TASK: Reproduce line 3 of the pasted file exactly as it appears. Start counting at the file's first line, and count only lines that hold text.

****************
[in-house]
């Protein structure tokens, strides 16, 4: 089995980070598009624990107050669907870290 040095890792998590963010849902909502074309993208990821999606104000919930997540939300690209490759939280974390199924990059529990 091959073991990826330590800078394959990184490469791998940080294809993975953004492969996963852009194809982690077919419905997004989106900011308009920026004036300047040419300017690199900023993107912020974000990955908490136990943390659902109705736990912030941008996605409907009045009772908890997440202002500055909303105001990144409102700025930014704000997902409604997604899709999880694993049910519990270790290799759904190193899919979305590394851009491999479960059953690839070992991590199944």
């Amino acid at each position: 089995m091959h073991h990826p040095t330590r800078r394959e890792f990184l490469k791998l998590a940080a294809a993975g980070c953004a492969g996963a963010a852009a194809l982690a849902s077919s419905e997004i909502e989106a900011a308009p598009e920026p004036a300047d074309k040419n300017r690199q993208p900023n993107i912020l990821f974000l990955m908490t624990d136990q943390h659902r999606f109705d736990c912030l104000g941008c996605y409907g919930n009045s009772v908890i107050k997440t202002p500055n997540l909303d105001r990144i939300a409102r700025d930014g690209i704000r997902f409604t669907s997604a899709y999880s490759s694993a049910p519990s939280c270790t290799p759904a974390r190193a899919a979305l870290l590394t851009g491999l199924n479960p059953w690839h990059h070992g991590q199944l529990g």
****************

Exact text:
């Amino acid at each position: 089995m091959h073991h990826p040095t330590r800078r394959e890792f990184l490469k791998l998590a940080a294809a993975g980070c953004a492969g996963a963010a852009a194809l982690a849902s077919s419905e997004i909502e989106a900011a308009p598009e920026p004036a300047d074309k040419n300017r690199q993208p900023n993107i912020l990821f974000l990955m908490t624990d136990q943390h659902r999606f109705d736990c912030l104000g941008c996605y409907g919930n009045s009772v908890i107050k997440t202002p500055n997540l909303d105001r990144i939300a409102r700025d930014g690209i704000r997902f409604t669907s997604a899709y999880s490759s694993a049910p519990s939280c270790t290799p759904a974390r190193a899919a979305l870290l590394t851009g491999l199924n479960p059953w690839h990059h070992g991590q199944l529990g």